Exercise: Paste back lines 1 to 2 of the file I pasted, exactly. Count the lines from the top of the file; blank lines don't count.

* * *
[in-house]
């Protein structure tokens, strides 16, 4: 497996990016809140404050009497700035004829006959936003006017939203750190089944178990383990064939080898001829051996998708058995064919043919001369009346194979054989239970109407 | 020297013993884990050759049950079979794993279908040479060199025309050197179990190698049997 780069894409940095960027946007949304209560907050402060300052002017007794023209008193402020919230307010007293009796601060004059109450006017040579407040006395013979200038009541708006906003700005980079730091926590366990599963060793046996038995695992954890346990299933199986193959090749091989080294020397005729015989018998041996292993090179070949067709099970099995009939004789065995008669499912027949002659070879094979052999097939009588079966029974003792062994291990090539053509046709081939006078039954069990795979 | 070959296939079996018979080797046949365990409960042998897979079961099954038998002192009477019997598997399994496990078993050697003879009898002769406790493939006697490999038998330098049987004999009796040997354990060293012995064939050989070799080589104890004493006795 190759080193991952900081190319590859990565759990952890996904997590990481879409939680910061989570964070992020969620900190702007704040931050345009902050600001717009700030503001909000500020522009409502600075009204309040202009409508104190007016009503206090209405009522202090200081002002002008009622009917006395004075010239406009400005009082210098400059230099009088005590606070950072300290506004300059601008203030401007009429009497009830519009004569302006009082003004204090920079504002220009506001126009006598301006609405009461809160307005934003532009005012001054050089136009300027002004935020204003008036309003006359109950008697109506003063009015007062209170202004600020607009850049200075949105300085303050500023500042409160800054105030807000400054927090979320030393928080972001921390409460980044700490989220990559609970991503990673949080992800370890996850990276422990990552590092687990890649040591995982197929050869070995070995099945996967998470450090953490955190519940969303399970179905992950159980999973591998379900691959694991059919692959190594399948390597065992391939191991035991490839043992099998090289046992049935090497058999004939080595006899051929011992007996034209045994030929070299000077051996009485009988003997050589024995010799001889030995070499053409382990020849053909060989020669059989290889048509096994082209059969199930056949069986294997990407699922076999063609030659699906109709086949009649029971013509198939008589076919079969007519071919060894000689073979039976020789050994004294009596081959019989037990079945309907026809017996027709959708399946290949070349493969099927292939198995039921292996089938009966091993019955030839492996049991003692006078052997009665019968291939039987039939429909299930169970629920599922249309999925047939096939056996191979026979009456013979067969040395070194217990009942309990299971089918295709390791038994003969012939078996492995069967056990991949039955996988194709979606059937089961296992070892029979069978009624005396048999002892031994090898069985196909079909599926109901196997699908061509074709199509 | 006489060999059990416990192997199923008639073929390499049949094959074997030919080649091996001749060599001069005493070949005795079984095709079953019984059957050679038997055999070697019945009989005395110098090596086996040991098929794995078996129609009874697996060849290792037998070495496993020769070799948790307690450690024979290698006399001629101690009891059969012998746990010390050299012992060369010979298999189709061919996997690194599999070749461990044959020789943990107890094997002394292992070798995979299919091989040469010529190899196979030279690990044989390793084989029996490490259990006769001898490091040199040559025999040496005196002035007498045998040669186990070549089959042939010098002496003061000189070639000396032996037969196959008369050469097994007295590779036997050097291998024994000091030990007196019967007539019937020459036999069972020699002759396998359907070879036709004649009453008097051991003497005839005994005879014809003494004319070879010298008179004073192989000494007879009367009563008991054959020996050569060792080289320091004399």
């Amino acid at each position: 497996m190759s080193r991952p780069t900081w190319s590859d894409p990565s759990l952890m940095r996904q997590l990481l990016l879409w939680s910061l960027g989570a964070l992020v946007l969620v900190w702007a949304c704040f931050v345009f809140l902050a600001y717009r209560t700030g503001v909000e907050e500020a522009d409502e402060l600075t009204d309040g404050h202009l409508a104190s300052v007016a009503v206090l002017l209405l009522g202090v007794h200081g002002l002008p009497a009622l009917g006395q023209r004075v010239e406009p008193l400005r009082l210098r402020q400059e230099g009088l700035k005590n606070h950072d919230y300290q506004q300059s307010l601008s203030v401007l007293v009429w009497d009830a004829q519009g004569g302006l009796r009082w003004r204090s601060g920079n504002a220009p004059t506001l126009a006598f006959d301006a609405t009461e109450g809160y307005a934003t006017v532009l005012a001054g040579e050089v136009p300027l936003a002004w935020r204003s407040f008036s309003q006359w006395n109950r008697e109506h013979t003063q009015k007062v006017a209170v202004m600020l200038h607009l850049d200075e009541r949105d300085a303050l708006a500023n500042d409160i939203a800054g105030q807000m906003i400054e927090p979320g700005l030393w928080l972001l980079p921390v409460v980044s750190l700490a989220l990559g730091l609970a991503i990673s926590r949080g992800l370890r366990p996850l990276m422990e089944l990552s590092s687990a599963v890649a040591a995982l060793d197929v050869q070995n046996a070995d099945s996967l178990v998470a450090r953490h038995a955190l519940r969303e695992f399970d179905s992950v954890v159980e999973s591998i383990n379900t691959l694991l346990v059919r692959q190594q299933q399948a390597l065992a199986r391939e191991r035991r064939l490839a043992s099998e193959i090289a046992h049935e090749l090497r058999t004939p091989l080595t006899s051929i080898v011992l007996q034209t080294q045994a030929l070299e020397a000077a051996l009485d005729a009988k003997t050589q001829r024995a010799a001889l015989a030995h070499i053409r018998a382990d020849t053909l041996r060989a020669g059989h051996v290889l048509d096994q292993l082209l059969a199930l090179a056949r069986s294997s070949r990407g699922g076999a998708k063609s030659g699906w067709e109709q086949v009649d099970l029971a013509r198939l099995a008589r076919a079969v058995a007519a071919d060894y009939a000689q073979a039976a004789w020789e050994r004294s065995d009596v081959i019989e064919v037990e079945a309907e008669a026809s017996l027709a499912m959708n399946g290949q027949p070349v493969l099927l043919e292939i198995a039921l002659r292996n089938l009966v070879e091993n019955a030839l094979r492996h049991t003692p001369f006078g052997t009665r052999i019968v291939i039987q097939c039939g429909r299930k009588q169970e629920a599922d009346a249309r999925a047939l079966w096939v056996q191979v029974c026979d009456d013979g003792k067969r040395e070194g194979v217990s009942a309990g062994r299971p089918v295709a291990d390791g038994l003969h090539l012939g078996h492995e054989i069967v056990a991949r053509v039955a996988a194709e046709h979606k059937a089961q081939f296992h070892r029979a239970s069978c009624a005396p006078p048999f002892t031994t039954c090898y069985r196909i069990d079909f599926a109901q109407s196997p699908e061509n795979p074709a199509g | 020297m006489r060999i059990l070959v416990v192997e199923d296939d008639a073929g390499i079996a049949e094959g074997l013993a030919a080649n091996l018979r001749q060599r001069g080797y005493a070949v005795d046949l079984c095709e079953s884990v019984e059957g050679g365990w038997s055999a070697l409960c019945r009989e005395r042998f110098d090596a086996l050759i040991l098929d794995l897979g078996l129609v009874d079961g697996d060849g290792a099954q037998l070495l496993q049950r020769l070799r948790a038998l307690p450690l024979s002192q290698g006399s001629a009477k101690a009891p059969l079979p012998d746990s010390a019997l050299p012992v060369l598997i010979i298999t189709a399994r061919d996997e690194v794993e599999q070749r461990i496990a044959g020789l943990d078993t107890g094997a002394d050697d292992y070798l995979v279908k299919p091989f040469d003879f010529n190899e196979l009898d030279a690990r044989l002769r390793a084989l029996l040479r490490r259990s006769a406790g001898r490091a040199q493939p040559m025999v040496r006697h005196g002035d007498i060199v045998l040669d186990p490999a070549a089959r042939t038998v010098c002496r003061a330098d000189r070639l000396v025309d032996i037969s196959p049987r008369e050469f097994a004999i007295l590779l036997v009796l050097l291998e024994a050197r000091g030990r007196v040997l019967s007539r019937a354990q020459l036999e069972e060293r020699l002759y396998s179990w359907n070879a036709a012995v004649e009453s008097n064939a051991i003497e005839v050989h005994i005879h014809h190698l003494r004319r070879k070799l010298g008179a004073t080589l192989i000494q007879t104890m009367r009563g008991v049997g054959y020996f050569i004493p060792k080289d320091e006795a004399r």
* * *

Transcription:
[in-house]
């Protein structure tokens, strides 16, 4: 497996990016809140404050009497700035004829006959936003006017939203750190089944178990383990064939080898001829051996998708058995064919043919001369009346194979054989239970109407 | 020297013993884990050759049950079979794993279908040479060199025309050197179990190698049997 780069894409940095960027946007949304209560907050402060300052002017007794023209008193402020919230307010007293009796601060004059109450006017040579407040006395013979200038009541708006906003700005980079730091926590366990599963060793046996038995695992954890346990299933199986193959090749091989080294020397005729015989018998041996292993090179070949067709099970099995009939004789065995008669499912027949002659070879094979052999097939009588079966029974003792062994291990090539053509046709081939006078039954069990795979 | 070959296939079996018979080797046949365990409960042998897979079961099954038998002192009477019997598997399994496990078993050697003879009898002769406790493939006697490999038998330098049987004999009796040997354990060293012995064939050989070799080589104890004493006795 190759080193991952900081190319590859990565759990952890996904997590990481879409939680910061989570964070992020969620900190702007704040931050345009902050600001717009700030503001909000500020522009409502600075009204309040202009409508104190007016009503206090209405009522202090200081002002002008009622009917006395004075010239406009400005009082210098400059230099009088005590606070950072300290506004300059601008203030401007009429009497009830519009004569302006009082003004204090920079504002220009506001126009006598301006609405009461809160307005934003532009005012001054050089136009300027002004935020204003008036309003006359109950008697109506003063009015007062209170202004600020607009850049200075949105300085303050500023500042409160800054105030807000400054927090979320030393928080972001921390409460980044700490989220990559609970991503990673949080992800370890996850990276422990990552590092687990890649040591995982197929050869070995070995099945996967998470450090953490955190519940969303399970179905992950159980999973591998379900691959694991059919692959190594399948390597065992391939191991035991490839043992099998090289046992049935090497058999004939080595006899051929011992007996034209045994030929070299000077051996009485009988003997050589024995010799001889030995070499053409382990020849053909060989020669059989290889048509096994082209059969199930056949069986294997990407699922076999063609030659699906109709086949009649029971013509198939008589076919079969007519071919060894000689073979039976020789050994004294009596081959019989037990079945309907026809017996027709959708399946290949070349493969099927292939198995039921292996089938009966091993019955030839492996049991003692006078052997009665019968291939039987039939429909299930169970629920599922249309999925047939096939056996191979026979009456013979067969040395070194217990009942309990299971089918295709390791038994003969012939078996492995069967056990991949039955996988194709979606059937089961296992070892029979069978009624005396048999002892031994090898069985196909079909599926109901196997699908061509074709199509 | 006489060999059990416990192997199923008639073929390499049949094959074997030919080649091996001749060599001069005493070949005795079984095709079953019984059957050679038997055999070697019945009989005395110098090596086996040991098929794995078996129609009874697996060849290792037998070495496993020769070799948790307690450690024979290698006399001629101690009891059969012998746990010390050299012992060369010979298999189709061919996997690194599999070749461990044959020789943990107890094997002394292992070798995979299919091989040469010529190899196979030279690990044989390793084989029996490490259990006769001898490091040199040559025999040496005196002035007498045998040669186990070549089959042939010098002496003061000189070639000396032996037969196959008369050469097994007295590779036997050097291998024994000091030990007196019967007539019937020459036999069972020699002759396998359907070879036709004649009453008097051991003497005839005994005879014809003494004319070879010298008179004073192989000494007879009367009563008991054959020996050569060792080289320091004399």